NEWS: New round of wildcat wells forecast as Namibia gears up for exploration revival
Namibia’s decision to grant Canadian oil and gas explorer Eco Atlantic the environmental green light to proceed with the drilling of its proposed Osprey offshore well has been hailed as further confirmation that investor appetite for exploration in both offshore and onshore Namibia remains robust.
Eco Atlantic, which is 20% owned by fellow Canadian explorer Africa Oil, has accumulated stakes in no less than four blocks off the Namibian coast, and is expected to begin sinking its first wildcat well in Petroleum Export Licence 30 (PEL 30) – also known as the Cooper Block – with its partner London-listed Tullow Oil as early as the third quarter of 2019.
The announcement of further exploration wells is expected in the months ahead following the decision in October 2017 by French oil and gas giant Total to take a major stake in Namibia’s Orange Basin, and the acquisition by US supermajor ExxonMobil of stakes in two Namibian offshore prospects earlier this year.
These acquisitions came hot on the heels of the decision in 2017 by ONGC Videsh, the overseas operating arm of India’s Oil and Natural Gas Corporation (ONGC), to take a stake in Tullow’s Petroleum Exploration Licence 37.
With drilling rates down 60% from their 2014 peak, the new entrants will have to move with alacrity to capitalise from the current weakness in upstream drilling costs as the price of hiring drilling vessels is already beginning to rebound.
Eco Atlantic drilling plans lift offshore sector spirits
But Eco Atlantic’s announcement has helped to lift some of the gloom that descended on the offshore sector last month in the wake of the announcement by Tullow that its long anticipated Cormorant 1 exploration well in PEL 37 failed to find hydrocarbons after drilling in one of four offshore prospects in the block.
The Cormorant 1 well, Tullow’s only wildcat drilling operation in 2018 – and the first exploration well sunk in offshore Namibia since the oil price collapse in 2014 – was later capped and abandoned, as the company reassessed its options.
But contrary to popular perceptions, the Cormorant 1 well was not a complete failure.
Announcing the results, Tullow remained upbeat, and insisted that gas readings from the well supported its belief that there is a hydrocarbons system in the area. It’s just that so far neither Tullow – nor anybody else – has managed to locate it.
Tullow operates PEL 37 with 35% equity, in partnership with ONGC Videsh with a 30% stake; Pancontinental Oil & Gas with a 30% stake; Paragon with a 5% stake.
Cormorant finds ‘traces of hydrocarbons’
Exploration partner Pancontinental later said that while no commercial accumulations of hydrocarbons were found, Cormorant 1 had nonetheless encountered “wet gas signatures” which are indicative of oil, suggesting that there had been significant hydrocarbon generation in the area.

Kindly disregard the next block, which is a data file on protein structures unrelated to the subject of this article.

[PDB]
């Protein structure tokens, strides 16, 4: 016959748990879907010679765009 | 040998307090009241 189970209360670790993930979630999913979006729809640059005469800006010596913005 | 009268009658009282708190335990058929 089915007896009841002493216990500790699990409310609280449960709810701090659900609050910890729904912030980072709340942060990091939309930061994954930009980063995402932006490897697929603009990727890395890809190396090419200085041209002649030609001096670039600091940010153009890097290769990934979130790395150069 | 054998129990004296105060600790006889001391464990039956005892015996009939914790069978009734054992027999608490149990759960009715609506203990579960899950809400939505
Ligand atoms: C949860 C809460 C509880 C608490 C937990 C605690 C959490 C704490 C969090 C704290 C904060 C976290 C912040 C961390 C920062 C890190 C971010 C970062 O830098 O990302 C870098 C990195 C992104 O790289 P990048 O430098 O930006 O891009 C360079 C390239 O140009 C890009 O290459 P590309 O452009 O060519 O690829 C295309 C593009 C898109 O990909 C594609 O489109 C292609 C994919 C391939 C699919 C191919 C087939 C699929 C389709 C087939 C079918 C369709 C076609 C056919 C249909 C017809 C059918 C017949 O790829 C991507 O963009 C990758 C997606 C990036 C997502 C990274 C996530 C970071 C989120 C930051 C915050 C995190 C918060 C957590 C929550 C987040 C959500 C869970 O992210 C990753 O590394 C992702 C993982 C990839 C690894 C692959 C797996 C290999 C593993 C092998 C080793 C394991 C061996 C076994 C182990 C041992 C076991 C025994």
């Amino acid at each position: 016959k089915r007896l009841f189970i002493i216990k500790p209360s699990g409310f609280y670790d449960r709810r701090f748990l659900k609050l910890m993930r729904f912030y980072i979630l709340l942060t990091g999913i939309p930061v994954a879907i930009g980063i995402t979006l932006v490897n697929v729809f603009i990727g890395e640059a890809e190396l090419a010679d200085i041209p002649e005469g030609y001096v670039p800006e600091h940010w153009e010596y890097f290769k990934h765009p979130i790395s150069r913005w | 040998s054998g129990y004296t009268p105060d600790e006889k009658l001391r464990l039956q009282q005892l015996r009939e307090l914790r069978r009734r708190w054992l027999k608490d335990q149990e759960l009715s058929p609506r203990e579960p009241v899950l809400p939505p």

Moreover, Cormorant 1 has provided all other offshore explorers with valuable data to help understand the geological characteristics of the offshore region.
It further added that the well data supported the presence of at least one mid-Cretaceous hydrocarbons system in the region. Tullow is due to sink a second well in PEL 37 in December, which will target a larger prospect than Cormorant 1.
Undeterred, Chariot Oil & Gas – the AIM-listed oil and gas explorer which has one licence covering two offshore blocks on the Namibian coast – commissioned Ocean Rig Poseidon to sink its first well in the region since 2013. Poseidon began drilling in Prospect S in PEL 71 in October in 1,650 meters of water. Its findings are eagerly awaited by the industry.
Even if Chariot fails to find commercial quantities of hydrocarbons, with oil prices now above $80 a barrel and raising, a flurry of offshore deals is expected to see a new wave of frontier drilling by deeper-pocketed super majors in the months and year ahead, including Total, ExxonMobil and Shell.
Africa New Energies on target to sink first well in 2019
The spike in offshore exploration activity has tended to overshadow exploration activities onshore, where Africa-focused oil and gas explorer Africa New Energies (ANE) is seeking to raise $45 million to fund a ten-well drilling programme on its concession on the border with Botswana.
Over the past five years, ANE has accumulated multiple sources of evidence indicating the presence of onshore hydrocarbons – including satellite remote sensing, geochemical and radiometric data, geochemical analysis and early-stage passive seismic – and plans to begin drilling by the end of 2019.